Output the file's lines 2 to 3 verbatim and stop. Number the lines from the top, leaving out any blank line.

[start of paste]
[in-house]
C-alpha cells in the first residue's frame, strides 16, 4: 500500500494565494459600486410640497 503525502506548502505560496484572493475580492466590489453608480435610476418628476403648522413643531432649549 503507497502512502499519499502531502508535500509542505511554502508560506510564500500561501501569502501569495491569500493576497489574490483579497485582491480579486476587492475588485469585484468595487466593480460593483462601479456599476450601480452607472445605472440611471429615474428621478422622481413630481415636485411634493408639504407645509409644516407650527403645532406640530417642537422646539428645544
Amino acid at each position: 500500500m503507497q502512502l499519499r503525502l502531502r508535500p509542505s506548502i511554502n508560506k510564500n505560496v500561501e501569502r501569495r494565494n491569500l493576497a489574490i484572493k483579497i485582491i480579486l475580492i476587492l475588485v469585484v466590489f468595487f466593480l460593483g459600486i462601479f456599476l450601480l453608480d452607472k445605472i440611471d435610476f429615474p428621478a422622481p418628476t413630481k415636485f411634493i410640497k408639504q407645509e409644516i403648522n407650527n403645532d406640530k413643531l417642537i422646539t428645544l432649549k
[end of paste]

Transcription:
C-alpha cells in the first residue's frame, strides 16, 4: 500500500494565494459600486410640497 503525502506548502505560496484572493475580492466590489453608480435610476418628476403648522413643531432649549 503507497502512502499519499502531502508535500509542505511554502508560506510564500500561501501569502501569495491569500493576497489574490483579497485582491480579486476587492475588485469585484468595487466593480460593483462601479456599476450601480452607472445605472440611471429615474428621478422622481413630481415636485411634493408639504407645509409644516407650527403645532406640530417642537422646539428645544
Amino acid at each position: 500500500m503507497q502512502l499519499r503525502l502531502r508535500p509542505s506548502i511554502n508560506k510564500n505560496v500561501e501569502r501569495r494565494n491569500l493576497a489574490i484572493k483579497i485582491i480579486l475580492i476587492l475588485v469585484v466590489f468595487f466593480l460593483g459600486i462601479f456599476l450601480l453608480d452607472k445605472i440611471d435610476f429615474p428621478a422622481p418628476t413630481k415636485f411634493i410640497k408639504q407645509e409644516i403648522n407650527n403645532d406640530k413643531l417642537i422646539t428645544l432649549k